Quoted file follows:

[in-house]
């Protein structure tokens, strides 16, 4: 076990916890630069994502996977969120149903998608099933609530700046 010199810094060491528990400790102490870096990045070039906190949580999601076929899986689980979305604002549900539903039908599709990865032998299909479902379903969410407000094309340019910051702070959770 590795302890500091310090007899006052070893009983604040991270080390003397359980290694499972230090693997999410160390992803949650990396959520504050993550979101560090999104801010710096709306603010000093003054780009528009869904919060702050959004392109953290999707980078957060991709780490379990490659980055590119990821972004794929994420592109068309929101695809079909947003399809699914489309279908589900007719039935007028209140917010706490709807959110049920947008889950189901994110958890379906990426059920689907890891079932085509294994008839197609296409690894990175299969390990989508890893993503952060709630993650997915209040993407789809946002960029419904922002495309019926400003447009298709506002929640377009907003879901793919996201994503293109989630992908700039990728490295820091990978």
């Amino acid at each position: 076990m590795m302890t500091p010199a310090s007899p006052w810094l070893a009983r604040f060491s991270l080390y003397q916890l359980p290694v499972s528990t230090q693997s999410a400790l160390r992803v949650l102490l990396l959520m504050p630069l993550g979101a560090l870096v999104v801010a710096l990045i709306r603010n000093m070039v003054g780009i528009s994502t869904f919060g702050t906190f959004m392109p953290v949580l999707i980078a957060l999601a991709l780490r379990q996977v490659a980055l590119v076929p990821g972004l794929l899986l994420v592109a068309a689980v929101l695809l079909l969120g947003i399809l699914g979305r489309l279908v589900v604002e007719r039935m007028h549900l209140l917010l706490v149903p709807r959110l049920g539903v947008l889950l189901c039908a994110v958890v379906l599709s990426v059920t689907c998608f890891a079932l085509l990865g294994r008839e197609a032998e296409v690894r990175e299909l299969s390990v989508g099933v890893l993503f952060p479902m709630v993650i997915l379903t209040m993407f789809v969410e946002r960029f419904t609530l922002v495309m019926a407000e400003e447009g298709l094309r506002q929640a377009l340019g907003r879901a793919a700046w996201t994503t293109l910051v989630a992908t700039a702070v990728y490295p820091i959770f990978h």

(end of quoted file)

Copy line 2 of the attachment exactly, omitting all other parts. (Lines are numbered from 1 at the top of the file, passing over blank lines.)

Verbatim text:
């Protein structure tokens, strides 16, 4: 076990916890630069994502996977969120149903998608099933609530700046 010199810094060491528990400790102490870096990045070039906190949580999601076929899986689980979305604002549900539903039908599709990865032998299909479902379903969410407000094309340019910051702070959770 590795302890500091310090007899006052070893009983604040991270080390003397359980290694499972230090693997999410160390992803949650990396959520504050993550979101560090999104801010710096709306603010000093003054780009528009869904919060702050959004392109953290999707980078957060991709780490379990490659980055590119990821972004794929994420592109068309929101695809079909947003399809699914489309279908589900007719039935007028209140917010706490709807959110049920947008889950189901994110958890379906990426059920689907890891079932085509294994008839197609296409690894990175299969390990989508890893993503952060709630993650997915209040993407789809946002960029419904922002495309019926400003447009298709506002929640377009907003879901793919996201994503293109989630992908700039990728490295820091990978």